Join Dr. Arnold T. Blumberg on a tour of classic monster mashes, especially those that added a wacky twist to the popular music of the ’50s, ’60s, and ’70s!

FFB Logo. 2014





The Black-Jewish Century of Music

Sunday, November 1, 3:00 p.m.

Speaker: Prof. Jeffrey Melnick, University of Massachusetts Boston

Included with Museum Admission

Explore the complicated ways that Jewish Americans—as songwriters, producers, theater owners, and performers—have been crucially involved with the production of what has been understood as “Black” music.


Under African SkiesFolk Movie Festival: Under African Skies

Tuesday, November 3, 6:30 p.m.

Included with Museum Admission


simon-and-garfunkel-the-dangling-conversation-columbia fb“Can Analysis be Worthwhile?” Joining Paul Simon’s “Dangling Conversation”

Sunday, November 8, 1:00 p.m.

Speaker: Prof. Rachel Rubin, University of Massachusetts

Included with Museum Admission

Explore how throughout American history popular music has been used to process American identity as a nation, as communities and for individuals.


A mighty windFolk Movie Festival: A Mighty Wind

Tuesday, November 10, 6:30 p.m.

Included with Museum Admission


Another little piece Book coverPaul Simon and the Birth of Folk Rock

Sunday, November 15, time TBD

Speaker: Richard Goldstein

Included with Museum Admission

 Focusing on Paul Simon’s early career we will explore how his sense of pop music, combined with his erudition, played a crucial role in the transition from folk to rock, and thereby formed the basic parameters of 60s music.


Inside Llewyn DavisFolk Movie Festival: Inside Llewyn Davis

Tuesday, November 17, 6:30 p.m.

Included with Museum Admission


Woody_Guthrie smallHoly Ground: Woody Guthrie’s Yiddish Connection

Sunday, November 22, time 2:00 p.m.

Speaker Nora Guthrie

Included with Museum Admission

Nora Guthrie, daughter of Woody Guthrie, discusses the artistic implications of Woody’s relationship with his Jewish mother in law, Yiddish poet Aliza Greenblatt.


Phil Ochs FortuneFolk Movie Festival: Phil Ochs: There but for Fortune

Tuesday, November 24, 6:30 pm

Included with Museum Admission


More Programs

The JMM is pleased to share our campus with B’nai Israel Congregation. For additional information about B’nai Israel events and services for Shabbat, please visit  For more of this month’s events from BIYA, please visit or check out BIYA on facebook.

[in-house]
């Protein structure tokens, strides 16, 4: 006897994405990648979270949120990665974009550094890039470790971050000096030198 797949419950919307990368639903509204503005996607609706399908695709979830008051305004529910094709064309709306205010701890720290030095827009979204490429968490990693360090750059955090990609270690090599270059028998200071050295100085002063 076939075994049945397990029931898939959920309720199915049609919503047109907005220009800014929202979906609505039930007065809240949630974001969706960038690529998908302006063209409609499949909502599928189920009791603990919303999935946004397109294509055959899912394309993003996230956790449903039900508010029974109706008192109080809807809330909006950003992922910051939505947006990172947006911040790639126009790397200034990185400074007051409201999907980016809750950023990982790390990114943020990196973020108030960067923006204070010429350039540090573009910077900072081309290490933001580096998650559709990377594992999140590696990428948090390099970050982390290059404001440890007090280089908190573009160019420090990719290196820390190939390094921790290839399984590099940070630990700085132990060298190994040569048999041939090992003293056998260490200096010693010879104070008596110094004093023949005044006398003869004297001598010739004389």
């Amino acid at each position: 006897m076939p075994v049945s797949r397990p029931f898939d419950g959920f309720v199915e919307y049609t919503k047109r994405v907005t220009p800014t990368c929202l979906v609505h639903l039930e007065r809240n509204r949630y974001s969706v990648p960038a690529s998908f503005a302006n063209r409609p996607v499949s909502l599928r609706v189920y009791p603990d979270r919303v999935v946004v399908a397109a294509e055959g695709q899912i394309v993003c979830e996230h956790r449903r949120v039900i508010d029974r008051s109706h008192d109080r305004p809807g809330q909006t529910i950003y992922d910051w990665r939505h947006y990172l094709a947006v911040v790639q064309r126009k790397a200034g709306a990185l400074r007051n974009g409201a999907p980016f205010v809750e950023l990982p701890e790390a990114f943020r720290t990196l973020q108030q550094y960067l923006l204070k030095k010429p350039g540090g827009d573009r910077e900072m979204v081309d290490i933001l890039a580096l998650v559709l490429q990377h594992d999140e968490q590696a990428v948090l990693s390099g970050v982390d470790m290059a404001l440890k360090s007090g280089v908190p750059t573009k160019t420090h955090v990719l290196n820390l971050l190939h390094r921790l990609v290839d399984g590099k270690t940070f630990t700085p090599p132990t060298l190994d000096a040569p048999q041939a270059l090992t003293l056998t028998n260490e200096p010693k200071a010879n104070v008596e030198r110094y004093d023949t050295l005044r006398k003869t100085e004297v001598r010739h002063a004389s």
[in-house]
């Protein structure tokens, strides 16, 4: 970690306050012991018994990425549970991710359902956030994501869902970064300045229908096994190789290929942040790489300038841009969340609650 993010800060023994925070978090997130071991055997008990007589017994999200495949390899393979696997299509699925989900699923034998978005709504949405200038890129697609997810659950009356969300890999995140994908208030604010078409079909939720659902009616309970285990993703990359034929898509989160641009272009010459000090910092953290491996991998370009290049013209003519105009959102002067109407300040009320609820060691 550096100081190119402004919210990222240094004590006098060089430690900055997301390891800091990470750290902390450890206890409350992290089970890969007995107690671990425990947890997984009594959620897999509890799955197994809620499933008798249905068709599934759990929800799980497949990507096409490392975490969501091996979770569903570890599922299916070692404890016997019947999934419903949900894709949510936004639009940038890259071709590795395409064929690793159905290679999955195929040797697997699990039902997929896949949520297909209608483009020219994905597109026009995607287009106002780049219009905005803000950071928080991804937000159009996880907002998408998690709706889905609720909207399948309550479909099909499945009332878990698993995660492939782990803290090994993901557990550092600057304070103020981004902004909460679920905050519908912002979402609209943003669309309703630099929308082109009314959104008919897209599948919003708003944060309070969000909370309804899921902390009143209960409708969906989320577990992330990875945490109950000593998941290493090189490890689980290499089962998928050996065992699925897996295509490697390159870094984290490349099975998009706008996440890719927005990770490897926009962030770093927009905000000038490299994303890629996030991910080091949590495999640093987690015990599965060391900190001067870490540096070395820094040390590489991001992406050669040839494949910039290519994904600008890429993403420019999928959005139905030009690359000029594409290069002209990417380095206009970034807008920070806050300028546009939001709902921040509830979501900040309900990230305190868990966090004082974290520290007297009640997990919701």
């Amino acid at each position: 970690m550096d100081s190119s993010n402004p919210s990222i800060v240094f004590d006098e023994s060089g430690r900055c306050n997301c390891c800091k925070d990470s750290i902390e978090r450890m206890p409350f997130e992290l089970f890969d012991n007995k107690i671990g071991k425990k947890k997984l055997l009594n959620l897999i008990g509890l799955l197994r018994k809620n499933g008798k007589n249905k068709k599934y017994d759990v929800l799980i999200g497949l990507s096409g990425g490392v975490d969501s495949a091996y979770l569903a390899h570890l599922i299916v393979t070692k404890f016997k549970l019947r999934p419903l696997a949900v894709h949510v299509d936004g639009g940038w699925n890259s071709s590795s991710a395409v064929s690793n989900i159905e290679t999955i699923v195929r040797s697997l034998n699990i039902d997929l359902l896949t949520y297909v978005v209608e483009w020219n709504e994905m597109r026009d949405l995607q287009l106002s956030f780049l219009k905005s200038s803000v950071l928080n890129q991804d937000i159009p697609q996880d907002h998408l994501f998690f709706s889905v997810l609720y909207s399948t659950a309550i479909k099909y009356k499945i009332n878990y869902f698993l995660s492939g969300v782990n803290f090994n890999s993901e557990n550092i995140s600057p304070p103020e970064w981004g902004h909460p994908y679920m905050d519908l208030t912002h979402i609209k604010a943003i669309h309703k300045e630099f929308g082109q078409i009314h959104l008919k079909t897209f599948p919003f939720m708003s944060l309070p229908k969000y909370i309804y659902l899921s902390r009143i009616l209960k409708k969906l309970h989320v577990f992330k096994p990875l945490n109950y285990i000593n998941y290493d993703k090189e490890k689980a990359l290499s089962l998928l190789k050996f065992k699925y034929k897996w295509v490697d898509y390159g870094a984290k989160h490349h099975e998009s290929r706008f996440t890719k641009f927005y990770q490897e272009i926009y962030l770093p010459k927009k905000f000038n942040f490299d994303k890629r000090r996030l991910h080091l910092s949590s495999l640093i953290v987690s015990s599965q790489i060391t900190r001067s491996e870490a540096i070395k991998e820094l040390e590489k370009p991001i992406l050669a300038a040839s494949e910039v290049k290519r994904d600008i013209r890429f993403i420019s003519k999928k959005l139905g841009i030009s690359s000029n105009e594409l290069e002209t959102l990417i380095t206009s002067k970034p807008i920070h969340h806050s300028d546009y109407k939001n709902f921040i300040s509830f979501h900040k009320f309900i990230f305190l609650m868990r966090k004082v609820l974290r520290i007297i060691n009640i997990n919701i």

Jewish Genealogy Society of Maryland October Meeting

Sunday, October 25, 1:30pm, Hadassah meeting room (3723 Old Court Road, Dumbarton Offices Entrance) New Sources, New Ways to Search

Speaker: Logan Kleinwaks 

The program is free for paid members and $5 for non-members. Refreshments will be available. Go to for more information.



JMM Museum Shop

The JMM Museum Shop welcomes visitors for the exhibit, Paul Simon: Words and Music!

Our shop has great must-have pieces from deconstructed Paul Simon vinyls, a stunning bowl, amazing clock, and yes, magnets!

The catalog, Paul Simon, Words and Music, is a fabulous book for you and a gift for your Paul Simon fan and friend.  All this plus our hand-picked jewelry and Judaica for you and that special gift.

Every purchase made in the JMM Museum Shop supports the mission and programs of the Jewish Museum of Maryland.

JMM Members receive a 10% discount on all purchases, except as noted.


For further information, please call Esther Weiner, Museum Shop Manager, 410-732-6400, ext. 211.







Posted in jewish museum of maryland

Recognizing and Responding to Injustice: Using the Lessons of the Holocaust as a Tool for Combating Contemporary Intolerance in Our Communities Today

Posted on August 24th, 2015 by

During my summer internship at the JMM, I had the opportunity to work on a pop-up exhibit in connection with the JMM’s Annual Summer Teachers Institute that focuses on best practices in Holocaust Education. After I learned how to use the museum software Past Perfect and learned about the JMM’s extensive collections, I was inspired to develop an exhibit.  The exhibit focuses on recognizing and responding to injustices in our community. It relates to the 2015 Summer Teachers Institute’s theme: Auschwitz 70 Years Later, What have we Learned? I wanted to put some of the JMM’s collections on display and give teachers an opportunity to see what objects and materials we have in the collections that relate to topics they are teaching about the Holocaust in their classrooms.

Falicia stands in front of the lobby display she created.